Luxury Design, Past & Present
A Meiji period bronze sculpture of a mother and son by Atsuyoshi, she is shown seated on a gnarled rootwood base, with her arm round a crying boy standing by her knee and offering her breast, wearing a short robe, trousers and a cloth incised with Mount Fuji around her head, and bare feet. Signed Atsuyoshi saku, Maruki Shachu seisaku (厚義作、まるき社中製作 (厚義作、丸喜社中製作). Japanese, circa 1880.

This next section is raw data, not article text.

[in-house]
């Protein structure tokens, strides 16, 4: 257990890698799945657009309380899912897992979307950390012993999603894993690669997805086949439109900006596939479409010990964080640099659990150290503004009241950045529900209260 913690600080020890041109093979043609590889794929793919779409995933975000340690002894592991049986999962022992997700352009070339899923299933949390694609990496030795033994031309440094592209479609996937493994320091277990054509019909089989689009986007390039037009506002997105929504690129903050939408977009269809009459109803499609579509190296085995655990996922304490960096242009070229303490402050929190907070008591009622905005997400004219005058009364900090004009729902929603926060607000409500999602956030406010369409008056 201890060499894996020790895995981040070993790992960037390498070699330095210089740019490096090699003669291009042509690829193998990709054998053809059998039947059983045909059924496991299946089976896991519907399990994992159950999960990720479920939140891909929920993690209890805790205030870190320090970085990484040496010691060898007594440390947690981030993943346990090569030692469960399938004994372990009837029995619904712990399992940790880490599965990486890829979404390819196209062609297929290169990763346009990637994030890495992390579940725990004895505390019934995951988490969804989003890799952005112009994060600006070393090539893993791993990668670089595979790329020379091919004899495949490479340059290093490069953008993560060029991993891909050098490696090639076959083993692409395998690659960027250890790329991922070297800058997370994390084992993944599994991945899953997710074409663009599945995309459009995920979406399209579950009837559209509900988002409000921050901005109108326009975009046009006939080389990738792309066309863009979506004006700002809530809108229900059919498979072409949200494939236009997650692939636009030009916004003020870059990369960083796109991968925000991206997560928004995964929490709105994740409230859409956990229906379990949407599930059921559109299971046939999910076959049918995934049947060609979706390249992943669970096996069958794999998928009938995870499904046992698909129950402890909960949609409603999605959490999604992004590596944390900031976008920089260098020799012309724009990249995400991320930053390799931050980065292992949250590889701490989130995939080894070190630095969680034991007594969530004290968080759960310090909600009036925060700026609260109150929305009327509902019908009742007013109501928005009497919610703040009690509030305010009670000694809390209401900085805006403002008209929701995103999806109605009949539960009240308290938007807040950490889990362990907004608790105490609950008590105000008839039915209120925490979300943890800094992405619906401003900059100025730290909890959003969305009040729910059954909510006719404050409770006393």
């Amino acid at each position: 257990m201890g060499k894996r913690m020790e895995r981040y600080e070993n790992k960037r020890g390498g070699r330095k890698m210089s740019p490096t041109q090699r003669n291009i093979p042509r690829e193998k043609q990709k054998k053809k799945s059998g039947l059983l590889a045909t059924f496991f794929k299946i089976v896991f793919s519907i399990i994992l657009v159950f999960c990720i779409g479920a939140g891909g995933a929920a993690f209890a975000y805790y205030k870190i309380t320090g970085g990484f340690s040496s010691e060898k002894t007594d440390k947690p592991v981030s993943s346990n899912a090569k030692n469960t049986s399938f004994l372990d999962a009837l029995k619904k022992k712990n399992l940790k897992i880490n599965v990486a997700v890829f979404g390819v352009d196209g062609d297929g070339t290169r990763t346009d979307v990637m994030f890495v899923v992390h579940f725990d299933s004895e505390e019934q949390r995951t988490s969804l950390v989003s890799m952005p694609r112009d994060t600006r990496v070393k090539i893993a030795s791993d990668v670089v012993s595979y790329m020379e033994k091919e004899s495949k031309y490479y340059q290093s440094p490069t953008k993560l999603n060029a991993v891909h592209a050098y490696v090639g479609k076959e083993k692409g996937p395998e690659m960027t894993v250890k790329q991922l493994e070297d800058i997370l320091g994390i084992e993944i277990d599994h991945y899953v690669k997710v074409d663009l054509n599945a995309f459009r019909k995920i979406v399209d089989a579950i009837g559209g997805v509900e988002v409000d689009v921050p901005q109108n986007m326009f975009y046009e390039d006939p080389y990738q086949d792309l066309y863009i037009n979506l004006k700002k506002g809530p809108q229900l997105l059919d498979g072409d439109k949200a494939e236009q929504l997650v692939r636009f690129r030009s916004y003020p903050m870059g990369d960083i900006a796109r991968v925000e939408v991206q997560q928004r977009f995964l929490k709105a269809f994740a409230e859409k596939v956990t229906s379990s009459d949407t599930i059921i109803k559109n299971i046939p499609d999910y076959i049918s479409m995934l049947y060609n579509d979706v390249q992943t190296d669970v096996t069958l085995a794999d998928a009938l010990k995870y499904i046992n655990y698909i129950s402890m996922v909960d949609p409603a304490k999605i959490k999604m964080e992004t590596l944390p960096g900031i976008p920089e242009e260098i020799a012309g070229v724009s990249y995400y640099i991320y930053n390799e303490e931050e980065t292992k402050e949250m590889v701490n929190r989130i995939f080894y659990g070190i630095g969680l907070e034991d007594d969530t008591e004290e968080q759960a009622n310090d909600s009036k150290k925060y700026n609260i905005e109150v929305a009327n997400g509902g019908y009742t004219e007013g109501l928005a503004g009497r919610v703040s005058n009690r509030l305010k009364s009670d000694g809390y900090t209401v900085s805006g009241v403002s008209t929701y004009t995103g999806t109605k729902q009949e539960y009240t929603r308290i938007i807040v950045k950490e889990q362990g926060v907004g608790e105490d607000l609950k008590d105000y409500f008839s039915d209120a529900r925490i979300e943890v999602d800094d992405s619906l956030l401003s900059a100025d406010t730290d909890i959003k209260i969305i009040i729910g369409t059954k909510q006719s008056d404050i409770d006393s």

Footnote: Atsuyoshi is known for a number of finely modelled bronze studies of both wild and domesticated animals, almost all of them made for the Tokyo based Maruki Company. This is therefore an unusual subject matter for him and Japanese bronzes in general , however Oliver Impey and Joyce Seaman, in ‘Japanese Decorative Arts of the Meiji Period’ (in the Ashmolean Museum Collections), pp. 68-69, include a bronze group of a woman who has just finished breast feeding her baby, by Udagawa Kazuo. In the Meiji period the influential first dean of the Tokyo Fine Arts School, Okakura Kakuzō (1862–1913), wrote that students should “call attention to fine artisans and urge the broadening of motifs and materials for sculpture“. He employed the Italian artist Vincenzo Ragusa (1841-1927), amongst other foreign ‘experts’, to encourage an awareness of Western sculpture.